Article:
Treating AHPs in this way exempts them from important provisions covered under the ACA. As a reminder, the ACA includes provisions on insurance plans sold on the individual market which:

  • Require plans to cover 10 Essential Health Benefits including reproductive and maternal health services and preventive services;
  • Forbid insurers from charging more to individuals due to pre-existing conditions;
  • Limit the amount insurance companies can charge to older individuals based on age.

The American Nurses Association opposes any action – legislative or executive – which would put at risk the ability of Americans to access and receive high quality healthcare. This is particularly true when it comes to the most vulnerable Americans. It has become increasingly clear that this administration is more concerned with scoring political points and reversing gains made in healthcare than it is about actually ensuring high quality healthcare coverage for all Americans.

As a result of this EO, AHPs would be permitted to offer coverage that does not include the 10 Essential Health Benefits required to be covered under insurance plans offered through the ACA exchanges. AHPs would also be allowed to charge different prices to consumers based on age and health – including charging more for individuals with any host of pre-existing conditions.

This EO allows AHPs to sell insurance coverage which offers fewer benefits at variable prices depending on an individual’s health. This would certainly be an attractive option for someone who is young, healthy, and does not anticipate needing to use a high volume of healthcare services. The flipside is that this would have a negative impact on older adults and individuals with pre-existing conditions.  The cruel irony with this plan is that these individuals would likely be stuck with plans in the individual marketplace, as they would not be able to afford the coverage offered under AHPs – which would likely not provide coverage for necessary care.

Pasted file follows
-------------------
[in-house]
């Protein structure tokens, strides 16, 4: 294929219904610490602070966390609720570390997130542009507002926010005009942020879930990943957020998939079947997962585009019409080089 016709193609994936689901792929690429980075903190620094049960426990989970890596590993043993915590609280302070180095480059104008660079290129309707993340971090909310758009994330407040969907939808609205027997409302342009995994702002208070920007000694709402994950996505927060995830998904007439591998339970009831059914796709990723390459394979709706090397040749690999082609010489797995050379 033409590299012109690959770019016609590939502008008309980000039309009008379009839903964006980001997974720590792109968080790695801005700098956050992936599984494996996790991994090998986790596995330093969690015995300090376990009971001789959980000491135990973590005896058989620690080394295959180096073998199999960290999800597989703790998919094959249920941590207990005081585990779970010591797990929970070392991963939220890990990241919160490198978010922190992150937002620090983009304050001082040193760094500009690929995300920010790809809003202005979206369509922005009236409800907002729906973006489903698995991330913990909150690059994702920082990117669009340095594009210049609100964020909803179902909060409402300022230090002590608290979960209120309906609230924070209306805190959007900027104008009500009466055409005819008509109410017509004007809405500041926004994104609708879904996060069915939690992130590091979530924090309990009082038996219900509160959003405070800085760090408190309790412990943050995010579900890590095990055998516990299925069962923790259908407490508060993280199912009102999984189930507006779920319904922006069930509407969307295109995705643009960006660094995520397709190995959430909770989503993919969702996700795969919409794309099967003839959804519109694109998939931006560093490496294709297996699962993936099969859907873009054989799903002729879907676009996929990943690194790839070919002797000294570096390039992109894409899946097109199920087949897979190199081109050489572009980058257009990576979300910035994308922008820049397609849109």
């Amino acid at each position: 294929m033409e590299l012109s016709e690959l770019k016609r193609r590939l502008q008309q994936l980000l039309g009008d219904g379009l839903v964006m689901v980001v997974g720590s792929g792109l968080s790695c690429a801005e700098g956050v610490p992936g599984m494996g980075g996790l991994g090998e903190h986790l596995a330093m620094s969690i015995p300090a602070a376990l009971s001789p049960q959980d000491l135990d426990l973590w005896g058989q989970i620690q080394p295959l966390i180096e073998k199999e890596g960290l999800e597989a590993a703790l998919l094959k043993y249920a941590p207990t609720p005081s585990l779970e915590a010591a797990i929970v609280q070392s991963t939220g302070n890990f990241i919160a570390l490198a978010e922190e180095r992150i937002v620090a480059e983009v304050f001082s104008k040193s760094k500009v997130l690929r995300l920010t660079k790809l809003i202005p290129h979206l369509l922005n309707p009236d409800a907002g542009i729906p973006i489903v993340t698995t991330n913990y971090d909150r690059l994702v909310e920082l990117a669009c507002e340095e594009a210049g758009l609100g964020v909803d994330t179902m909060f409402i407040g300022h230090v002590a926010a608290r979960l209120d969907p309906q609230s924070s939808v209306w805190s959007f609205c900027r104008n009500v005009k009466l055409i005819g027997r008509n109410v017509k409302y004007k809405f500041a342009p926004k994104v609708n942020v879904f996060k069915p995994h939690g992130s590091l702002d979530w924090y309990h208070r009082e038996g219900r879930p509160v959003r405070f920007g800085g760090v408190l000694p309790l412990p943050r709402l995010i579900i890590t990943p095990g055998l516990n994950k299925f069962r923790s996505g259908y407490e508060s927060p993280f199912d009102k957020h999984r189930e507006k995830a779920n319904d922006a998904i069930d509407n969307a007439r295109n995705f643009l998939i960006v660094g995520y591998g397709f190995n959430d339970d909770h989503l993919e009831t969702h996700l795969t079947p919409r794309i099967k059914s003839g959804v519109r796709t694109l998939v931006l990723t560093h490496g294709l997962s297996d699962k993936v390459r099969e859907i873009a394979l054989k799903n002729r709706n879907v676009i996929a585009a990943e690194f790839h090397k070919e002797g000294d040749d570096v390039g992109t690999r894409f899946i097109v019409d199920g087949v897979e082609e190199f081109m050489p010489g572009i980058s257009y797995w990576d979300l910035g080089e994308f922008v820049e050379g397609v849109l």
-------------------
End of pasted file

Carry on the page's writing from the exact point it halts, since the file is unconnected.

Furthermore, these insurance plans are ripe for instances of fraud, abuse, and insolvency. The Government Accountability Office in 1992 issued a report which slammed similar small business insurance arrangements and noted that they left hundreds of thousands of enrollees with millions of dollars in unpaid claims and widely failed to meet state insurance laws and regulations. The GAO report found that some plans tried to duck under state insurance regulations entirely. This type of wild, wild west approach to insurance coverage does not offer the comprehensive level of coverage at a low price that the Trump administration claims. Based on the provisions of this EO, we also expect several lawsuits to challenge this based on the legality under current federal law and on the insurance across state lines aspect.

In essence, this latest gambit by the Trump administration is another attempt to undermine the system put in place by the ACA at the expense of some of the most vulnerable Americans. Combined with the administration’s move last week to weaken the ability of Americans to access sexual and reproductive healthcare services – particularly contraceptives – covered under the ACA, this represents a significant effort to endanger the healthcare of all Americans.

We urge Congress and the Administration to continue to work toward market stabilization and to strengthen the existing system – which has resulted in coverage for tens of millions more Americans since 2014 – and to put an end to these attempts to sabotage Americans’ healthcare for political gain. ANA is committed to working with Congress and the administration on legislation and policy which aligns with our four core principles of health system transformation. This Executive Order, however, represents a major step backward from achieving those principles.

(Photo: Doug Mills/The New York Times)